This film could have been titled “There Will Be Beef.”
“She’s Having a Baby” begins with the simplest and most moving of stories and interrupts it with an amazing assortment of gimmicks. It is some kind of tribute to the strength of the story, and the warmth of the performances by Kevin Bacon and Elizabeth McGovern, that the movie somehow manages almost to work, in spite of the adornments.
The story begins on their wedding day, which Bacon faces with deep misgivings. Although he fell in love with McGovern literally at first sight, he is reluctant to surrender his freedom and take up the responsibilities of adulthood. But it’s too late to back out, and before long the young couple have settled into a shoe-box condo and Bacon has conned his way into a low-level job with a Chicago advertising agency.
Years pass. The couple moves into what Bacon describes as “a mortgage with three bedrooms.” They settle into a version of suburban conformity, although Bacon still grows restless with his neighbors’ endless debates on rival brands of lawn mowers. The parents on both sides of the family begin to drop loud hints that they would appreciate a grandchild. Bacon is not ready for the awesome responsibilities of parenthood. But then it develops that he has a deficient sperm count (caused, we learn, by tight underwear raising the temperature of his groin above ideal sperm weather), and he joins McGovern in a determined effort to conceive a child. (Their resulting love scene must be the first copulation on film that is accompanied by the song “Workin’ on the Chain Gang.”) Other aspects of their lives drift in and out of view. Alec Baldwin, the best friend, visits Chicago from time to time, makes a pass at McGovern, is rejected (“It’s not happening in this lifetime,” she explains), remains a friend. The routine at the ad agency begins to tell on Bacon, who has, of course, aspirations of becoming a novelist.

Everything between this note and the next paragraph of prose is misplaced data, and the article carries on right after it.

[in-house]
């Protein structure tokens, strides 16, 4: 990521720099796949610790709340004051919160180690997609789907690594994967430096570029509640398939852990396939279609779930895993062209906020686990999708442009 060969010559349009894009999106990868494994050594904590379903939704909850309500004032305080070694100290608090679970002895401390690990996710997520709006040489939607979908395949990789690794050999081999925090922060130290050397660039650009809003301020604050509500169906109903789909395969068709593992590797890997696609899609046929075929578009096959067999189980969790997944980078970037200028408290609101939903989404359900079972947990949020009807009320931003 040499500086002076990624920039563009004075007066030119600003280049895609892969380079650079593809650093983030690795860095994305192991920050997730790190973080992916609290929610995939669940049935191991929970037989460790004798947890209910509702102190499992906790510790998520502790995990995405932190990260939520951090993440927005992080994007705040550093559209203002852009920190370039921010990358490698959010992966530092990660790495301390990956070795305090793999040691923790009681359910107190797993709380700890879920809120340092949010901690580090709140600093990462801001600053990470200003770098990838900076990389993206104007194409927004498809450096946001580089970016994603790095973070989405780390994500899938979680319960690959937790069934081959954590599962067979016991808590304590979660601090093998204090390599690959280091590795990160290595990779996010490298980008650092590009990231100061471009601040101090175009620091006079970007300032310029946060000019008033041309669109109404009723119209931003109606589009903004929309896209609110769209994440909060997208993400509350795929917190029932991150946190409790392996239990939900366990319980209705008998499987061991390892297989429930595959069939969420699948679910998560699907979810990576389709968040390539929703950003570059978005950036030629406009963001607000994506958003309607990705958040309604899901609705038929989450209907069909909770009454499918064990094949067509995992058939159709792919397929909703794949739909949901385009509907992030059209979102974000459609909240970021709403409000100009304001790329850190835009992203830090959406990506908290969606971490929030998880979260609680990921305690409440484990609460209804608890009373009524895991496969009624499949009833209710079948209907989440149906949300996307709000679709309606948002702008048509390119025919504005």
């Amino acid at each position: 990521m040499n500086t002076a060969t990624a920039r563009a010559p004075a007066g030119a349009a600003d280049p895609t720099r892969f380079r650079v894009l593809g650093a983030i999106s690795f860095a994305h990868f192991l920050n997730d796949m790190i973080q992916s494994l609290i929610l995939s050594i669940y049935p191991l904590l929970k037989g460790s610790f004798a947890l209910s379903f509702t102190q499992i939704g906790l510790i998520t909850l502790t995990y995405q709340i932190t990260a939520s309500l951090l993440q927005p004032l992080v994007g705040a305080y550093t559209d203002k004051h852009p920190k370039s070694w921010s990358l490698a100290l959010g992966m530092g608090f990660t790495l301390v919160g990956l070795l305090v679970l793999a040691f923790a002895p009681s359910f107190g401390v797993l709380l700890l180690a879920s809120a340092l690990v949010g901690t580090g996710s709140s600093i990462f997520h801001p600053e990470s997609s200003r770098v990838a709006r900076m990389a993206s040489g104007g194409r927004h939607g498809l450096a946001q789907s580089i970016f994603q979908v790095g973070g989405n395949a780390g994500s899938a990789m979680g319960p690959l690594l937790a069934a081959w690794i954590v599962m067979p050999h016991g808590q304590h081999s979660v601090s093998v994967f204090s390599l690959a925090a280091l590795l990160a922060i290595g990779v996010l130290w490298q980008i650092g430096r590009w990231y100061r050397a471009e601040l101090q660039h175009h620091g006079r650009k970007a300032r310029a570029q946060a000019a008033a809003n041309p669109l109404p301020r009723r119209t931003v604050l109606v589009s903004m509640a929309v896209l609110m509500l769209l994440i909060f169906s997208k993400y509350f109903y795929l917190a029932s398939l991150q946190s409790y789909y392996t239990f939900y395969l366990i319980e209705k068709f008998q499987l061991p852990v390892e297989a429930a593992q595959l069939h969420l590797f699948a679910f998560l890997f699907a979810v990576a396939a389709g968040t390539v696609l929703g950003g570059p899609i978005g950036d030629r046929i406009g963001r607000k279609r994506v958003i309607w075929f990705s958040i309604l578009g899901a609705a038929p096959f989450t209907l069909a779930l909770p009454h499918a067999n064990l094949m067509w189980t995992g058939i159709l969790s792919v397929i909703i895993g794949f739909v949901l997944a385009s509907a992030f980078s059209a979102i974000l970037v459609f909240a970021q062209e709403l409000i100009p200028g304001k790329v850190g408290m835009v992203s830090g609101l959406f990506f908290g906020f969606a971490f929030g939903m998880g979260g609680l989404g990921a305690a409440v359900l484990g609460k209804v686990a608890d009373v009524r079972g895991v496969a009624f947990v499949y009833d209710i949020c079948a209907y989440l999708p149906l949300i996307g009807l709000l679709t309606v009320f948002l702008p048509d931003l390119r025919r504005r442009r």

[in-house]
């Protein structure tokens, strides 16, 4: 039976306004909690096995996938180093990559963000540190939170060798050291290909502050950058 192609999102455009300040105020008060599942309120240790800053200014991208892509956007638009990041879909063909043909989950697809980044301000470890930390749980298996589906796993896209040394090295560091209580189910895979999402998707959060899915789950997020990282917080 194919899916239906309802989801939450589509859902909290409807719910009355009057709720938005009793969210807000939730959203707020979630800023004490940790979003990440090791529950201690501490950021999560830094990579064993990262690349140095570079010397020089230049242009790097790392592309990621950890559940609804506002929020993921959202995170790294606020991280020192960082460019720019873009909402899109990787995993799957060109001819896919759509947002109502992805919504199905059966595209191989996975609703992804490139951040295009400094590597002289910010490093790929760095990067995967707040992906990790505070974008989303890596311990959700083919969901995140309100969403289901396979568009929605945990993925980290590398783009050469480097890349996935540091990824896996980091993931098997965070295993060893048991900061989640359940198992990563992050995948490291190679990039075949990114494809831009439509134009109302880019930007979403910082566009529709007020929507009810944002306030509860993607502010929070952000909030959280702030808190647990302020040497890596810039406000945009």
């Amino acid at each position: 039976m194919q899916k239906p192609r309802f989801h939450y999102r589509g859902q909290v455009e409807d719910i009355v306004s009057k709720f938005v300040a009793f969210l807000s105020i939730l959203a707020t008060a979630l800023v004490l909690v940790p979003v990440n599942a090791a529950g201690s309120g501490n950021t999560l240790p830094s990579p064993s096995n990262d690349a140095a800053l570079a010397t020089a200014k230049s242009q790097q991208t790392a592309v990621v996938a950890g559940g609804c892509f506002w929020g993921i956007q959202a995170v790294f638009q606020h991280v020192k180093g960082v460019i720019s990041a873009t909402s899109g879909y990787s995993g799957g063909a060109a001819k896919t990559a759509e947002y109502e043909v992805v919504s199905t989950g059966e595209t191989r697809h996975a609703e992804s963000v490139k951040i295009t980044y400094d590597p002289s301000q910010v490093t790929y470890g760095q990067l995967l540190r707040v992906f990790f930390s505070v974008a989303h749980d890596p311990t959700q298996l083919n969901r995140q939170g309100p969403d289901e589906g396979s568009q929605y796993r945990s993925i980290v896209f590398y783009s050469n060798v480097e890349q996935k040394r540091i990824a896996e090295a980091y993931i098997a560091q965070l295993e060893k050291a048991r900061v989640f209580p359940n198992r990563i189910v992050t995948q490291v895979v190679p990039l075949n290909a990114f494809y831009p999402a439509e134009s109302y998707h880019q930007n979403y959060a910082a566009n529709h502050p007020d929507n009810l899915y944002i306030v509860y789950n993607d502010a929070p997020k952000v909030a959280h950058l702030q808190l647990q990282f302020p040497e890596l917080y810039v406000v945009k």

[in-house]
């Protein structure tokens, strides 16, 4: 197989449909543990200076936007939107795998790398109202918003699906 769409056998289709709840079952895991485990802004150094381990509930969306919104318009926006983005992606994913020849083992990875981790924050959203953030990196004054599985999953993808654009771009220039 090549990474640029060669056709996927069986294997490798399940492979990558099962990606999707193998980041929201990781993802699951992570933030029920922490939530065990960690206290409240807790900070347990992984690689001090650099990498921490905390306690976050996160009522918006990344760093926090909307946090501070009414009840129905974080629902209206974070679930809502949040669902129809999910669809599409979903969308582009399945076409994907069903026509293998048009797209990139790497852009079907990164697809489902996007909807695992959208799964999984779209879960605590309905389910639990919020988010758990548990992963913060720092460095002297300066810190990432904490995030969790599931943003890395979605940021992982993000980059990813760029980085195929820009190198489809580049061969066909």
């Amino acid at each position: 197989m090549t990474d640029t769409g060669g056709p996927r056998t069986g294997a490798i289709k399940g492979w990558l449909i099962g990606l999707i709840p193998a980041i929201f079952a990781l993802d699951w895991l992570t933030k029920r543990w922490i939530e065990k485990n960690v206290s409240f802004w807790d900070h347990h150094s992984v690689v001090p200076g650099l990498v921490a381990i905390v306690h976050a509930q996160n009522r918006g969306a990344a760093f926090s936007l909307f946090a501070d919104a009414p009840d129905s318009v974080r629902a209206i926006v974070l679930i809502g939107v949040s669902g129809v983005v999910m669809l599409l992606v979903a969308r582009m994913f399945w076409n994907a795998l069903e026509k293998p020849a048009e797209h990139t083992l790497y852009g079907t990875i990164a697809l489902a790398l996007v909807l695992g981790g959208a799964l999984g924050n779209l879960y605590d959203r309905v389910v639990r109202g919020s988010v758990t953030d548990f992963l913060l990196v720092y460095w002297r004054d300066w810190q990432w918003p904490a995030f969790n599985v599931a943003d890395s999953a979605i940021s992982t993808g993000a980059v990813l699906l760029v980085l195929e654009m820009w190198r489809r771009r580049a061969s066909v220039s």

And there are the erotic temptations of a strange, beautiful girl, who appears to Bacon in a disco, in the ad agency and in his dreams, offering an alternative to his quiet yuppie lifestyle. But then come pregnancy, childbirth and fatherhood, and he realizes that the age-old values are the best ones.